# Derivative of a function with variable also in the integrand

1. May 3, 2012

### GridironCPJ

F(y)=Integral(e^{-x^{2}y^{2}}dx between y and 0 (where y>0). I know you have to make substitutions with y, but then you have to make a further substitution along the way and that's where I'm a little lost. Can anyone help point me in the right direction? I know you can set u=-y^{2} and v=y in the integrand, but, as you'll see, you get stuck and you need to make another substitution somewhere.

(The stupid symbol commands won't work for me, so sorry if it's hard to read the function)

Last edited: May 3, 2012
2. May 3, 2012

### DonAntonio

Did you mean $\displaystyle{\int_0^y e^{-x^2y^2}dx}$ ? I don't think there's an easy way to do this as it is non nomalized Gauss's bell function.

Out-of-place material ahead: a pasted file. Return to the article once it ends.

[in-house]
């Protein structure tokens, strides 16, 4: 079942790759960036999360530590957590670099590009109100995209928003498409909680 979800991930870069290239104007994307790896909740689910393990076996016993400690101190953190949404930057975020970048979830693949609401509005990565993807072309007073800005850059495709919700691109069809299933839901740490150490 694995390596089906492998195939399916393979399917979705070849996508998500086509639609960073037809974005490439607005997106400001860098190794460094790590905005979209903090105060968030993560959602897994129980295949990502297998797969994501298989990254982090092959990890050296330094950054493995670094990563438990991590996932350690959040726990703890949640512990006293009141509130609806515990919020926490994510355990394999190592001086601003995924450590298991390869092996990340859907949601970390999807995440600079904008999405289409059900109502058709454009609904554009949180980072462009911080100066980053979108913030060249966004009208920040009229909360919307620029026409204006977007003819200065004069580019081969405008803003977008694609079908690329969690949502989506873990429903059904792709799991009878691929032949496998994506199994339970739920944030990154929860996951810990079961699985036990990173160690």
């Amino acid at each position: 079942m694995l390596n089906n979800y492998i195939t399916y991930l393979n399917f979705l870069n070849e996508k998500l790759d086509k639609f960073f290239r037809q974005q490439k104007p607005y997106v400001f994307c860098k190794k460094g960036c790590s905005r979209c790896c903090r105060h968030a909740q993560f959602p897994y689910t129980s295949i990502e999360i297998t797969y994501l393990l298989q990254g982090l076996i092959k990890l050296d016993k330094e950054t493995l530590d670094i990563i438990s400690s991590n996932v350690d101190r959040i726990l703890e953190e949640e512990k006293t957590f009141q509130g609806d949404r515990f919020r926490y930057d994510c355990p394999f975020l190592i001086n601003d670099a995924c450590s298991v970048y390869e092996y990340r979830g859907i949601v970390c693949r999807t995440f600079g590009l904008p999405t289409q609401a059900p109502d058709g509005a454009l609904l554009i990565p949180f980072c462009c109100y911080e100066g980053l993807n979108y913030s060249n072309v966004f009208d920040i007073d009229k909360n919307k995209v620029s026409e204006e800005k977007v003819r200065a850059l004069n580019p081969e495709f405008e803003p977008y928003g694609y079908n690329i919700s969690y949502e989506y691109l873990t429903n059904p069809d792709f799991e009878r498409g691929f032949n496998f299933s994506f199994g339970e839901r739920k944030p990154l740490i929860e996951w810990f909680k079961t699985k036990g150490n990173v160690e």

If, for example, you'd have $$\int_0^\infty e^{-x^2y^2}dx=\frac{1}{y}\int_0^\infty e^{-u^2}du=\frac{\sqrt{\pi}}{2u}$$

DonAntonio

3. May 3, 2012

### mathman

Your discussion is very unclear. Based on the title it seems that you can take ey2 outside the integral, so you then need to get the derivative of a product.

4. May 3, 2012

### GridironCPJ

Yes, this is what I meant. I know you have to make a third substitution at some point, I'm just not sure how.

5. May 3, 2012

### DonAntonio

Not really, only one: $$x^2y^2=u^2\Longleftrightarrow x=\frac{u}{y}\Longrightarrow dx=\frac{du}{y}$$ and voila. Of course, we're implicitly using the fact that the variable(s) is (are) all positive.

DonAntonio

6. May 4, 2012

### HallsofIvy

Staff Emeritus
The general Leibniz formula is
$$\frac{d}{dx}\int_{\alpha(x)}^{\beta(x)}\phi(x, t)dt= \beta'(x)\phi(x, \beta(x))- \alpha'(x)\phi(x, \alpha(x))+ \int_{\alpha(x)}^{\beta(x)}\frac{\partial \phi}{\partial x}dx$$